TEXT: MARIA JAIN
Our ancestral village home in Marwar, Rajasthan, is a lovely light blue house that’s over a century old. Whenever we are able to come here, once in a couple of years, the visit begins with at least half a day of rigorous cleaning. We wash and sweep to reclaim the house from the layers of dust that have flown in from the hem of the nearby Aravali hills. We clear out the cobwebs, and guide out the bats dazzled by the light flowing in from the unexpectedly open windows and doors.
Once all of that is done, I’m drawn to wander the village lanes. I could stroll endlessly there, admiring the soulful old buildings whose pastel facades shine bright in the sun.
The joyful colors belie how quiet it is. Most of the houses are empty. Their families have packed up decades ago and moved to cities. I stop in the shade of an old neem tree. Its leafy branches sway in the occasional hot breeze. One of them knocks a nearby window, its shutter long closed. It will open again only when the hinges give way to the weight of time. On the wall of a neighboring house, the hands of a clock etched into the stone eternally point at 4.
I wish I could hear the stories of these abandoned homes. Adorned with art – intricate carvings on doors, window panes and shutters, balcony railings, ornamental screens – they in fact speak through visual tales. These stories of beauty are slowly falling apart, the mastery fading into oblivion… Or, cut out of context, they are sold for high prices in antique shops across the world.
Admiring the brilliant touches artisans of the past have left on these buildings, I wonder if there is still someone who could tell me about this art.
Asking around a bit, I find Gulab Mistry, or Gulab jii as he is respectfully addressed. He is 89 years old, and the last one of his generation of architects and carpenters in the village. I receive a warm welcome into his home.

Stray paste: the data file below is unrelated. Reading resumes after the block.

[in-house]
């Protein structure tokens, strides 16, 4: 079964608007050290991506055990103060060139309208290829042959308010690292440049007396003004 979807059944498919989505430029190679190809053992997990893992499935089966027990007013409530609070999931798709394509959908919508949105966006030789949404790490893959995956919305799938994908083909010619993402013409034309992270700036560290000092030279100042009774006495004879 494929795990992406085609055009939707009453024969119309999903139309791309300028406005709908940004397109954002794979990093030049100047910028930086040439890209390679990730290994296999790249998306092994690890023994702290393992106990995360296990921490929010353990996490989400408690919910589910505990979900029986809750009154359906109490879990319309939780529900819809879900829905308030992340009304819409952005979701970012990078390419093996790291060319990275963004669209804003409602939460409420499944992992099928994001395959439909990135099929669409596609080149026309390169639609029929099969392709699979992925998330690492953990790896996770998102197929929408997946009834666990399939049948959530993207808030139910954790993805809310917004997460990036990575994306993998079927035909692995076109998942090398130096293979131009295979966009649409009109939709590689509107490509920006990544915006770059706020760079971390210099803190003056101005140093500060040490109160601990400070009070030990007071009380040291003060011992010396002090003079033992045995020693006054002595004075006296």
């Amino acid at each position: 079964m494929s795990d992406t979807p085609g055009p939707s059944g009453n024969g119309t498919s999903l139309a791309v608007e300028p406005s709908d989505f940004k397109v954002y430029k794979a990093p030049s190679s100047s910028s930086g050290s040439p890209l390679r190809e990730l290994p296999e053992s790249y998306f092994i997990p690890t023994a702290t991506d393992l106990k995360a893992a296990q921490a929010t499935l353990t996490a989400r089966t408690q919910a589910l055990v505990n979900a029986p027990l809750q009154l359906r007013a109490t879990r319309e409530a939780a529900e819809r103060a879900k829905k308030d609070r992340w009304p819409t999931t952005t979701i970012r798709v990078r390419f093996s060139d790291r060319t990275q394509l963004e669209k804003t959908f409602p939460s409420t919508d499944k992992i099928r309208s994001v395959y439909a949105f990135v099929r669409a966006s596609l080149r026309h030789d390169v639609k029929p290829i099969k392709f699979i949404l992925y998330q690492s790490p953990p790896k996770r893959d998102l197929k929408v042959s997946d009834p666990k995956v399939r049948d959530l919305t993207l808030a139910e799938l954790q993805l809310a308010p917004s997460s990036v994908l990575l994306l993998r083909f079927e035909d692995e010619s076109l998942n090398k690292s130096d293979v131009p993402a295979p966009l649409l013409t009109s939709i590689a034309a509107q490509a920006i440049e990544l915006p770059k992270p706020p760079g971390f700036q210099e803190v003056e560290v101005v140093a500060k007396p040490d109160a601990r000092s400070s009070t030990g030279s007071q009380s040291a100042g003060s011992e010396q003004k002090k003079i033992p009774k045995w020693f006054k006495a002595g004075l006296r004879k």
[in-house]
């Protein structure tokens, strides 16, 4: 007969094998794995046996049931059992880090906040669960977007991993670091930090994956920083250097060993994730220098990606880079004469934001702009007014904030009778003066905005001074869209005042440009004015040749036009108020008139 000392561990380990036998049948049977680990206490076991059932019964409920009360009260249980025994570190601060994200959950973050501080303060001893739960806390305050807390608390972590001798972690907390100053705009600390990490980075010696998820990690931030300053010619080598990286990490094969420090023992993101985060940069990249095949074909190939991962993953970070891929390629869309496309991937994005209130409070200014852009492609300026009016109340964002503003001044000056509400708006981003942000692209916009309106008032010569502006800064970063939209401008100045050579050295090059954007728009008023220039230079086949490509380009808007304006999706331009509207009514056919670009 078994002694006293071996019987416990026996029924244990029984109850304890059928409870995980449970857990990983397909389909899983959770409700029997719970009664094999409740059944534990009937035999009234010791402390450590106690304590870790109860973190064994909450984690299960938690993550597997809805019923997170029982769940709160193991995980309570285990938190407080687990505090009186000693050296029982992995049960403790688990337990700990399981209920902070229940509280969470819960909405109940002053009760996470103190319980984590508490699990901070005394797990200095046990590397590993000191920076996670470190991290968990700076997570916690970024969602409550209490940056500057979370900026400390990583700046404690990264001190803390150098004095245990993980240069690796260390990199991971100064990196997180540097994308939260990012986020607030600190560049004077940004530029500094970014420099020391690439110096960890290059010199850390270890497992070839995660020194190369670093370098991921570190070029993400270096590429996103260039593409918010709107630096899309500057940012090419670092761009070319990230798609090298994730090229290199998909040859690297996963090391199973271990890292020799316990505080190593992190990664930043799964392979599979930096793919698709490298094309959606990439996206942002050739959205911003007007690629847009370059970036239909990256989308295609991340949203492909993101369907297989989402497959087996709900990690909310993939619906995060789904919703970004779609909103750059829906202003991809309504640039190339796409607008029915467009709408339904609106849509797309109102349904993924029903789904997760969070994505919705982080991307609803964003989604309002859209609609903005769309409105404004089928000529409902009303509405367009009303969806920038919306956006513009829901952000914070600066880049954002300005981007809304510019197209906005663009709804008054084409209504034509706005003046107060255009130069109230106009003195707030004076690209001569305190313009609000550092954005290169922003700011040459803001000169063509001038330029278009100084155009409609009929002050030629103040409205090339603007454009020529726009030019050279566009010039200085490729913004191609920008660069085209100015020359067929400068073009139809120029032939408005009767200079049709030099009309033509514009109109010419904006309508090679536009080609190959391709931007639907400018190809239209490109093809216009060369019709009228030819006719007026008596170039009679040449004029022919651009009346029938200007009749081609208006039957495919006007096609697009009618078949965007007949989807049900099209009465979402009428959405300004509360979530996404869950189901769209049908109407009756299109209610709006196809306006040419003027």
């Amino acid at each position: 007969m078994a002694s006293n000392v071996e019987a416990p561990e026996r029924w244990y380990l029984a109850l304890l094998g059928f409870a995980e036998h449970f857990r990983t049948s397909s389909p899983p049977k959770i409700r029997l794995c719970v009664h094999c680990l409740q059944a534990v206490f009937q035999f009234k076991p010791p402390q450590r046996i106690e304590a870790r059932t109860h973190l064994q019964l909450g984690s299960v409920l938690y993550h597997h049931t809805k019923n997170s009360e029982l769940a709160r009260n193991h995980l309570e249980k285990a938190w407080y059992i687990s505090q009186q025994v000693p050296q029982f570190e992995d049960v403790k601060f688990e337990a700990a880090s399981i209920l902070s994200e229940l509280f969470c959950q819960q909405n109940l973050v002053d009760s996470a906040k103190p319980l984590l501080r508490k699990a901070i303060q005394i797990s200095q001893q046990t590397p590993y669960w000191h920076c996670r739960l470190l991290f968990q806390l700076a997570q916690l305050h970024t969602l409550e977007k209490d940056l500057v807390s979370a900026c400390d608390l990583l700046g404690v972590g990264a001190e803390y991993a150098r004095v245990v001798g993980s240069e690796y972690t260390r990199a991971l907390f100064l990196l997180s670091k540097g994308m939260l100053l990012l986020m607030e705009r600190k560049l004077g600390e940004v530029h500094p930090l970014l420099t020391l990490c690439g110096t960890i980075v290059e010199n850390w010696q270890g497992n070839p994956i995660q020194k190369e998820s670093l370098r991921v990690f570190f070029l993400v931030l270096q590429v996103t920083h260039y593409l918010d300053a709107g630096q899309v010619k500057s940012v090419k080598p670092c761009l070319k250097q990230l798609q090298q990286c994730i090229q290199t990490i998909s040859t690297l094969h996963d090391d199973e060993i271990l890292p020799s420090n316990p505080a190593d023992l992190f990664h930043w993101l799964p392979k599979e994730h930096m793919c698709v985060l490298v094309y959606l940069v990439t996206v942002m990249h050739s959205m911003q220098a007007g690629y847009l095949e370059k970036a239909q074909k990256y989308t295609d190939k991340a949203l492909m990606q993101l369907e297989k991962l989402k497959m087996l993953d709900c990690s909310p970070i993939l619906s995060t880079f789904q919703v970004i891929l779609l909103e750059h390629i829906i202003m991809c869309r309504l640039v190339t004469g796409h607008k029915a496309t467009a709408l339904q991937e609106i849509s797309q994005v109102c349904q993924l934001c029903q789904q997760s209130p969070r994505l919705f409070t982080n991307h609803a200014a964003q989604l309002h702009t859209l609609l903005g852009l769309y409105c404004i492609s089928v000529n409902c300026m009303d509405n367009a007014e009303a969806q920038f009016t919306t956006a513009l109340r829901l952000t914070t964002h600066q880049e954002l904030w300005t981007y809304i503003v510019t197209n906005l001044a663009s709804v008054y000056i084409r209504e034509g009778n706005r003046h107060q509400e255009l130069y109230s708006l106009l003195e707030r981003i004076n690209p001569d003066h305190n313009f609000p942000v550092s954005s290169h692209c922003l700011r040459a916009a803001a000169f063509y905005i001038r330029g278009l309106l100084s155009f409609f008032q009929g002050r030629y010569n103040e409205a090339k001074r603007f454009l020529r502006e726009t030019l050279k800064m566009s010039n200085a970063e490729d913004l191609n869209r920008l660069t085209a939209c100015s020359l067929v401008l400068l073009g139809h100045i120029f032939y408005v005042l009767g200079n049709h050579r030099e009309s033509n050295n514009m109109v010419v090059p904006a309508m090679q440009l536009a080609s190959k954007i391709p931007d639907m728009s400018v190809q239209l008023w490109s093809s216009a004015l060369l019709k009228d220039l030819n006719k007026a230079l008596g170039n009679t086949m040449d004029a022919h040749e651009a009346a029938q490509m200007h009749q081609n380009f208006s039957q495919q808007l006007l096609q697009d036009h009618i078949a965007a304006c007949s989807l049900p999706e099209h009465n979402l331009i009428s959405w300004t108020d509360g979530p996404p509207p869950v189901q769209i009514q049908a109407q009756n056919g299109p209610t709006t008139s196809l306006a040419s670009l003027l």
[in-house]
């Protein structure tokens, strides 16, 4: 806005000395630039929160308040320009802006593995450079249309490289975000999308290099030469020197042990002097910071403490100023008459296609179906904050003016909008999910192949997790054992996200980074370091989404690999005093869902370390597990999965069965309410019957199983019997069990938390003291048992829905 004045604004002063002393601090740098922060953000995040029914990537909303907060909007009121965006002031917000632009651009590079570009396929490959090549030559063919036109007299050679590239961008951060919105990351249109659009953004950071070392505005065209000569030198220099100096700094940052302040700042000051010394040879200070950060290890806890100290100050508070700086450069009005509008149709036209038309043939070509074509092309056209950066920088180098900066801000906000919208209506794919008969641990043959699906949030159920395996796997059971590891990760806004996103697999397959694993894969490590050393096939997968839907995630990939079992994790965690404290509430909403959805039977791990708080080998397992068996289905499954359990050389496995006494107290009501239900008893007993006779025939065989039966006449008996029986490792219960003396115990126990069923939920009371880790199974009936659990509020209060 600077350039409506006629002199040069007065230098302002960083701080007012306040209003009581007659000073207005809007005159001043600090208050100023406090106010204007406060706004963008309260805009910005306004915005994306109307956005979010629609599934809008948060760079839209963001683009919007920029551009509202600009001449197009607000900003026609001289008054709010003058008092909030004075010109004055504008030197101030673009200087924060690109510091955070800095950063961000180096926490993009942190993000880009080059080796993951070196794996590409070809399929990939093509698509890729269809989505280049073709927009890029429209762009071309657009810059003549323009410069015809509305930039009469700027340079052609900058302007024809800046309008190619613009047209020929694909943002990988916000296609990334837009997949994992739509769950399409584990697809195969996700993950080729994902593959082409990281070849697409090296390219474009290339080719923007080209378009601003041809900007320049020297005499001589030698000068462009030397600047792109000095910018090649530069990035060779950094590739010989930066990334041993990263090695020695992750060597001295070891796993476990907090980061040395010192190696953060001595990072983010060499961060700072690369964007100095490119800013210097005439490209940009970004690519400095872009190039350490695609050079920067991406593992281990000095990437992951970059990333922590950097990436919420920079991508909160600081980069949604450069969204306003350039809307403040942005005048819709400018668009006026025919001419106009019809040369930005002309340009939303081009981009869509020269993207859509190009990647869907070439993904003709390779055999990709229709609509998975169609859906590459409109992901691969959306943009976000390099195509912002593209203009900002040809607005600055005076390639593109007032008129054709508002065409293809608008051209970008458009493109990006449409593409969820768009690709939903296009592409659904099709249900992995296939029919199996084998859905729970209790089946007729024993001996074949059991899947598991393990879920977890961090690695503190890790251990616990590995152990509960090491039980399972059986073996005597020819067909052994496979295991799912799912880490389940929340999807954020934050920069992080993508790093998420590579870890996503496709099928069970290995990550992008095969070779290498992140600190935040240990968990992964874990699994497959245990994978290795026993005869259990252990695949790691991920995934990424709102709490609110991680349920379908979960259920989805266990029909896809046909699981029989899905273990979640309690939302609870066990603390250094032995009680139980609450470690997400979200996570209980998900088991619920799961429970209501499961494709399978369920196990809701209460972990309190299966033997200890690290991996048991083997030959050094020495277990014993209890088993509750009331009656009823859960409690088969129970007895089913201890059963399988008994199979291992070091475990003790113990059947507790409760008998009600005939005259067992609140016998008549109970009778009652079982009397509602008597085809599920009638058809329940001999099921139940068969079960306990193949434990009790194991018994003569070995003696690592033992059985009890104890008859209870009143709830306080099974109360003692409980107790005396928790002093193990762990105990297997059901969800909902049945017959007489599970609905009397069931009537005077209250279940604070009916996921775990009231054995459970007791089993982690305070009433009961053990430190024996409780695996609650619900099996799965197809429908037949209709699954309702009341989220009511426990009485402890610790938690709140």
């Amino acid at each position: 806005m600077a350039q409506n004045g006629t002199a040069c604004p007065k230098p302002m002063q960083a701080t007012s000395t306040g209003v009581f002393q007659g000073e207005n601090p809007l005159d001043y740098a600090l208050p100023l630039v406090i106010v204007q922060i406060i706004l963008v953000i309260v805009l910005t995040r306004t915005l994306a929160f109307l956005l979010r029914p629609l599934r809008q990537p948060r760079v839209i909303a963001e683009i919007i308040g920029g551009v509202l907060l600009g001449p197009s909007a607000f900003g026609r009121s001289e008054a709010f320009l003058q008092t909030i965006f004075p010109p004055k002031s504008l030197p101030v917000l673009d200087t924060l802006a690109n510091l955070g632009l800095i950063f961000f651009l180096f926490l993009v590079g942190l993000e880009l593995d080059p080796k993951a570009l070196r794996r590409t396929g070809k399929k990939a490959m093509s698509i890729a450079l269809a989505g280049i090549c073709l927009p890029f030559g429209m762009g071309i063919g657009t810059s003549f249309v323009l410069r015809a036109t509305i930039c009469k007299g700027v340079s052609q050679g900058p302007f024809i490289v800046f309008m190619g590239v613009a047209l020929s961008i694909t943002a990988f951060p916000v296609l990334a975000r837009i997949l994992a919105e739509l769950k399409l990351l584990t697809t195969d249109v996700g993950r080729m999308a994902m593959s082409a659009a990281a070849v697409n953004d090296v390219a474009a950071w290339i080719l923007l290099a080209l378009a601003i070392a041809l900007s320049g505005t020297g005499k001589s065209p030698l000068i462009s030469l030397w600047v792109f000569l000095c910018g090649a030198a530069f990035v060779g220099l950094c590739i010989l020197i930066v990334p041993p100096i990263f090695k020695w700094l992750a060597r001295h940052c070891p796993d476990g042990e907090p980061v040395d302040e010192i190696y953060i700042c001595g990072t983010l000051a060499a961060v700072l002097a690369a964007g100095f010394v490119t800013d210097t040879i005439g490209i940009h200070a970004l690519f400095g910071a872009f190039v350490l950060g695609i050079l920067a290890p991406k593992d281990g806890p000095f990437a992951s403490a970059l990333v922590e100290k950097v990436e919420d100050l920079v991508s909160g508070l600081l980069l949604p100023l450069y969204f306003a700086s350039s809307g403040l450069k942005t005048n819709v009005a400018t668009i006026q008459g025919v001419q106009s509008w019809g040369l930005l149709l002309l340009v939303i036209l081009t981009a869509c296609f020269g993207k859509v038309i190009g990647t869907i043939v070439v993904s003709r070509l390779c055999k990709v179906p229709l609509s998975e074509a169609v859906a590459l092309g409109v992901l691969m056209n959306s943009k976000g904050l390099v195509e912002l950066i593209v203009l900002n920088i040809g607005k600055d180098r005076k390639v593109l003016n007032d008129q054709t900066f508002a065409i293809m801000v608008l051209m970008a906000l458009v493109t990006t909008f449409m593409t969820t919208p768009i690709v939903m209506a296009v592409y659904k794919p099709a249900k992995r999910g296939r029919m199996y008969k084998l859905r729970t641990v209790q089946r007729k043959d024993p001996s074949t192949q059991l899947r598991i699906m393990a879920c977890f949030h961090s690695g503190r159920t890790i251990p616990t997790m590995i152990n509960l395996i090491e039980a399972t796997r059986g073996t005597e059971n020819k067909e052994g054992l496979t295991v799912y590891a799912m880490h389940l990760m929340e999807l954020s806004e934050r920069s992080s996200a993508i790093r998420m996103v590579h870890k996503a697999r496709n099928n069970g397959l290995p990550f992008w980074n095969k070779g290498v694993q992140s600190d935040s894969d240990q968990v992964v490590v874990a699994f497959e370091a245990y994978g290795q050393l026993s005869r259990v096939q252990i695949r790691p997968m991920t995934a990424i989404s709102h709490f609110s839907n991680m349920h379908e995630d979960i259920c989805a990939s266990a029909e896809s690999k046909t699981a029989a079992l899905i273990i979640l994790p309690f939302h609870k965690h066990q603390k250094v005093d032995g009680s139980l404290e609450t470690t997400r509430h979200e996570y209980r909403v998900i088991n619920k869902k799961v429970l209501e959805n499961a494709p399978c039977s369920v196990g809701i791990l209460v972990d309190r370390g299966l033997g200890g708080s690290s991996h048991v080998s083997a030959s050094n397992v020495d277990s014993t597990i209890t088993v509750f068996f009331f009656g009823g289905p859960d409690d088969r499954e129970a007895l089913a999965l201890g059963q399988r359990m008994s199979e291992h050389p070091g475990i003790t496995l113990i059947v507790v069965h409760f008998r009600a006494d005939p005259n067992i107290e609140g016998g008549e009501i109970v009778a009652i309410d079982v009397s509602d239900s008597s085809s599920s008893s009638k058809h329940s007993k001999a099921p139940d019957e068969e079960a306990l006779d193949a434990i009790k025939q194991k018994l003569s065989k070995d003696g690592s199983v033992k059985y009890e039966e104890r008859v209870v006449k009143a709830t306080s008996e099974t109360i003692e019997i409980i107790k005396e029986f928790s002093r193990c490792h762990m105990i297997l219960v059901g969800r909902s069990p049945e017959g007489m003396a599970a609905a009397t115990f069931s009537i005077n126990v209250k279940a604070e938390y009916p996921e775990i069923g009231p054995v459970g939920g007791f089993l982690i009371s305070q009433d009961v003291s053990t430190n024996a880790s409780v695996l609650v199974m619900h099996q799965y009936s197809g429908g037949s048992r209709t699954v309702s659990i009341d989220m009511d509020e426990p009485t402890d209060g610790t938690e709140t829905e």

Gulab jii recounts his story with a warm spark in his eyes. It’s even brighter than the glint of his golden earrings. He tells how he began working at the age of twelve, learning from his father on the job alongside going to school. He started by making wooden water mills which bulls would rotate. In his youth he also spent over ten years in a temple construction, silver-plating wood carvings at the Navlakha Parshwanath Jain Mandir.
Gulab jii and his son are now the only ones left in the village who still know traditional wood carving. Lack of demand is killing the craft. “Nowadays people order machine-made things. The young generation doesn’t get a chance to try their hand at this art. It takes a long time to learn it,” Gulab jii explains.
If someone showed up, willing to learn the craft, would Gulab jii impart his skills and knowledge? Yes, he’d be happy to teach and mentor new generation to keep the legacy going.
Vaastu shastra, an ancient science of how the laws of nature affect human dwellings, governs every step and detail in building a home. Gulab jii explains that for each section of a carved door, the dimensions and designs would be carefully determined according to vaastu. So would the tools used on different types of wood. “Walnut wood is the best for carving work”, he adds.
“The carved and ornate entrance door is not only considered auspicious but its artistic richness also signifies the economic status of the owner”, write Omacanda Hāṇḍā and Madhu Jain in a study of Indian wood handicraft. In our village, rich floral motifs are the most common decorative elements — flowers that bloom even while the heat of the summer parches the surrounding landscape. They are accompanied by geometrical designs. The ornamentation reflects Mughal influence, as do the cusped and pointed arches in the interior of homes.
“If someone now ordered hand-carved doors, what would it cost?” I ask. “Do not ask about the cost, ask about the time it takes,” he responds thoughtfully. It would take him about three months to create a pair of exquisite doors.
According to Gulab jii, his art adorns an astonishing number of over 400 houses in the village. He completed the last carving work for a village home some 40 years ago. How does he feel about the old houses breaking down? Gulab jii feels bad. Working with his hands, he put his inner feelings into everything he created. But he also notes: “The law of change is the only constant.” This means adapting to new technology and still putting one’s heart into the work, while not being so attached to the product.
Yet, Gulab jii says that people who take interest in the old craft make him happy. “It is my duty to talk about my art.”
Maria Jain is a Helsinki-based explorer inspired by stories of arts & crafts and their intimate connection with cultural preservation, livelihoods and building enriching and meaningful futures. She has co-founded Kantha (www.kantha.fi), a web store dedicated to products that celebrate the artisanship of India, her second home.